By Javanna Plummer
“Think about a monster movie,” said defense attorney Daniel Herbert, before referring to Laquan McDonald, the Black teenager who was shot 16 times by Officer Jason Van Dyke on October 20, 2014, as a “monster.”
Herbert made these remarks during closing arguments in the murder trial of Van Dyke, who was charged with two counts of first degree murder, 16 counts of aggravated battery, and one count of police misconduct.
On Friday, October 5, a jury convicted Van Dyke of second degree murder and all 16 counts of aggravated battery. However, Herbert and Illinois Fraternal Order of Police president Kevin Graham publicly denounced this verdict in separate press conferences.
“Surgeons make far more mistakes than police officers,” said Graham, noting that the FOP will be seeking an appeal and pushing to move the trial outside of Cook County.
Herbert stated, “We don’t believe that the evidence supported the conviction, but at the end of the day with the Cook County jury and with the pressure that we had in this case, we started this case 50 yards behind the starting line.”
In the press conference, Herbert said that Van Dyke was coming into a boxing ring “with his hands tied behind his back.”
In his arguments, Herbert referred to his client as a victim while painting McDonald as a villain, and an “out of control individual who did not care about anyone.” At the onset of the trial, Herbert talked about McDonald’s “wild rampage” and called McDonald a “man,” although McDonald was 17 years old when he died.
On Herbert’s website, a page about the trial is titled “The Murder Trial of Laquan McDonald,” despite the fact that McDonald is not on trial, a point the prosecution emphasized to jurors in both opening statements and closing arguments.
In his closing arguments, Herbert said that this killing would not be justified if McDonald was a “kid in a Boy Scout uniform.” This prompted Joseph McMahon, the lead special prosecutor, to ask what differentiated McDonald from a Boy Scout.
Although Herbert insisted that “race had nothing to do with this [case],” his language was suggestive, and he was not the only one to characterize McDonald in a specific way.
In Jason Van Dyke’s own testimony, he repeatedly referred to McDonald as a “male Black,” which stripped McDonald of human qualities, Chicago activist Matthew Ross said in an interview.
Van Dyke also described McDonald as a “full grown man,” according to testimony from Dr. Laurence Miller, a defense witness who interviewed Van Dyke in 2016.
Van Dyke’s and his attorney’s language played on stereotypes of hyper-aggression, criminality, and assumption of maturity, especially regarding Black children involved in the criminal justice system. To this last point, McDonald had multiple run-ins with the law, and Herbert homed in on this troubled past.
Herbert argued that focusing only on the night of the incident was a prosecution strategy to only show the final scene of a two-hour movie, relating back to his running metaphor that this incident was a “horror movie,” as he referred to it several times.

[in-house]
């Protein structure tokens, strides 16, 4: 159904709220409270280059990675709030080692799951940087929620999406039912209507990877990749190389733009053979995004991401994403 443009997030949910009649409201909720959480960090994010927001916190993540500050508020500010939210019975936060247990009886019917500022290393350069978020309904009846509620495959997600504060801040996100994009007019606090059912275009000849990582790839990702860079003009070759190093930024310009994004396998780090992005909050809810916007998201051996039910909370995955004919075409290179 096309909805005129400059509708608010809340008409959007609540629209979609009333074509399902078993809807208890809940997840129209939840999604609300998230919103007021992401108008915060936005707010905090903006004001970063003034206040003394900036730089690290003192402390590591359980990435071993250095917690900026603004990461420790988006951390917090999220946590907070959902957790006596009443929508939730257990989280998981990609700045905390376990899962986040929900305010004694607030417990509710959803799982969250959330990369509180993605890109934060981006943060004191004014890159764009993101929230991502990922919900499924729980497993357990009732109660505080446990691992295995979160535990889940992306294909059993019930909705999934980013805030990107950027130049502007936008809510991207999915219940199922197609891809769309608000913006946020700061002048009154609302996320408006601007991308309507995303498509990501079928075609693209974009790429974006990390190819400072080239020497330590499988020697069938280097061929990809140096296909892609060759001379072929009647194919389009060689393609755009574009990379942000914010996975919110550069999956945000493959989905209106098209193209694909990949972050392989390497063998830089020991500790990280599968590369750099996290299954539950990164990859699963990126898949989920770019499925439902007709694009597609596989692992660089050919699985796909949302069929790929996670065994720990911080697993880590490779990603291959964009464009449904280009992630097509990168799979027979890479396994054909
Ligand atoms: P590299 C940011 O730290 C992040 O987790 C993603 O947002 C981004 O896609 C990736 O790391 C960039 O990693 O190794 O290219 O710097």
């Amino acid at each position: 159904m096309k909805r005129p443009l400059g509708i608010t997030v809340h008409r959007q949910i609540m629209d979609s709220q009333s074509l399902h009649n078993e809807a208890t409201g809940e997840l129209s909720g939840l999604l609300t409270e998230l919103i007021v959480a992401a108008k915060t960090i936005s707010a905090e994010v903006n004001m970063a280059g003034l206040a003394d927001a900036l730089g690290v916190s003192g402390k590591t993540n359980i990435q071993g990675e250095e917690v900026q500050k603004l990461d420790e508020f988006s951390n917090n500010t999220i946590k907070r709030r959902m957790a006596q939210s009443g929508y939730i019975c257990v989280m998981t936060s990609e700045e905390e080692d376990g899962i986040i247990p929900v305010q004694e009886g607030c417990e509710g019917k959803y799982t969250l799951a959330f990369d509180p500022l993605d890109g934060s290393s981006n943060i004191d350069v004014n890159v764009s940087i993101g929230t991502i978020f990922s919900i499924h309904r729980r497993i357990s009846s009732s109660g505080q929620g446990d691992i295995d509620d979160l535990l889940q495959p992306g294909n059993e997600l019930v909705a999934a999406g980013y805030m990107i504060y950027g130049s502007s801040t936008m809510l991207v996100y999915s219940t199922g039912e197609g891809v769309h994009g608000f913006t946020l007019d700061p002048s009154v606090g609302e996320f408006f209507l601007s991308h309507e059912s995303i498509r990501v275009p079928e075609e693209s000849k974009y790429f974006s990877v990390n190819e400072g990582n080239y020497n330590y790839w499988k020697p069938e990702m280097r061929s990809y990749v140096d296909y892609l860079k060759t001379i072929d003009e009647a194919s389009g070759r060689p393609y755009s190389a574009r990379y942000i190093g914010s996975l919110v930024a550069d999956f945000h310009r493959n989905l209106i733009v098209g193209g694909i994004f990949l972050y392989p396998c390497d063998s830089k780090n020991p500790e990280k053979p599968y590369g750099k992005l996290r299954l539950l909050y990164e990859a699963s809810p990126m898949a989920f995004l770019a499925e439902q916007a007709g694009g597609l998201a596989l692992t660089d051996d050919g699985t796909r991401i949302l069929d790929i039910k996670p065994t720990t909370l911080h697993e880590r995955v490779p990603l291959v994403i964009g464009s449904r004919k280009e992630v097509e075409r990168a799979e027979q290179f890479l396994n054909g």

If the film were rewound, Herbert said, the jury would also see the scene with truck driver Rudy Barillas, the man who called the police on McDonald. Yet, while Barillas testified that he was fearful of McDonald, he also said that Van Dyke fired “too many shots,” after the prosecutors asked him about the video.
To protect himself, Barillas said he threw rocks and a cellphone at McDonald, prompting McDonald to scramble; this was a point the prosecution emphasized in closing.
Kane County Prosecutor Jody Gleason asked, rhetorically: If McDonald was the “armed and dangerous criminal” Herbert had characterized him as, how was a citizen without police training able to fend McDonald off in a way that a trained police officer could not?
Joseph Cullen, another Kane County prosecutor, added that Van Dyke had additional protections, including two firearms (his and Walsh’s), a squad SUV, and a “bevy” of other officers immediately around him.
Cullen brought this out during cross examination of Barry Vance Brodd, the defense’s expert witness. Brodd assisted Jason Fries, another expert witness, in creating an animation of the shooting from Van Dyke’s perspective.
This animation, the defense argued, would show that Van Dyke acted lawfully. Yet, in his testimony, Van Dyke undermined this evidence by saying that it was still not his perspective.
As Gleason cross examined him, Van Dyke was noticeably combative. After the verdict, the lone Black juror noted that Van Dyke’s testimony did impact the jury’s decision to convict him.
Van Dyke is now in custody, and Judge Vincent Gaughn has revoked his bail. Van Dyke’s sentencing hearing will be held October 31.
Featured photo: Jason Van Dyke (left), leaving the Cook County Criminal Court building at 26th and California on Tuesday, Oct. 2. Photo: Javanna Plummer